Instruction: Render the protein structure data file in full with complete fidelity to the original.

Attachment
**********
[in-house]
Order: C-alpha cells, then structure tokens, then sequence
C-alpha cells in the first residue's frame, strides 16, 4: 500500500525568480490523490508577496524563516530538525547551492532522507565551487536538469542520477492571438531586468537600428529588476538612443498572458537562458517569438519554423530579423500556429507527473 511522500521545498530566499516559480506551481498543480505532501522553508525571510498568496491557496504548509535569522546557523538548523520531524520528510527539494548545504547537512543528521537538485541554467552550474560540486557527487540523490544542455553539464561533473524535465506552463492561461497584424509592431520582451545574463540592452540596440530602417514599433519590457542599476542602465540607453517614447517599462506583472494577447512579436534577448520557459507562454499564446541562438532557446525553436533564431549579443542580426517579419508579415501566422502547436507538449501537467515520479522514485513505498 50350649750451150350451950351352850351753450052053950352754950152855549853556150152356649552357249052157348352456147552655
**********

[in-house]
Order: C-alpha cells, then structure tokens, then sequence
C-alpha cells in the first residue's frame, strides 16, 4: 500500500525568480490523490508577496524563516530538525547551492532522507565551487536538469542520477492571438531586468537600428529588476538612443498572458537562458517569438519554423530579423500556429507527473 511522500521545498530566499516559480506551481498543480505532501522553508525571510498568496491557496504548509535569522546557523538548523520531524520528510527539494548545504547537512543528521537538485541554467552550474560540486557527487540523490544542455553539464561533473524535465506552463492561461497584424509592431520582451545574463540592452540596440530602417514599433519590457542599476542602465540607453517614447517599462506583472494577447512579436534577448520557459507562454499564446541562438532557446525553436533564431549579443542580426517579419508579415501566422502547436507538449501537467515520479522514485513505498 50350649750451150350451950351352850351753450052053950352754950152855549853556150152356649552357249052157348352456147552655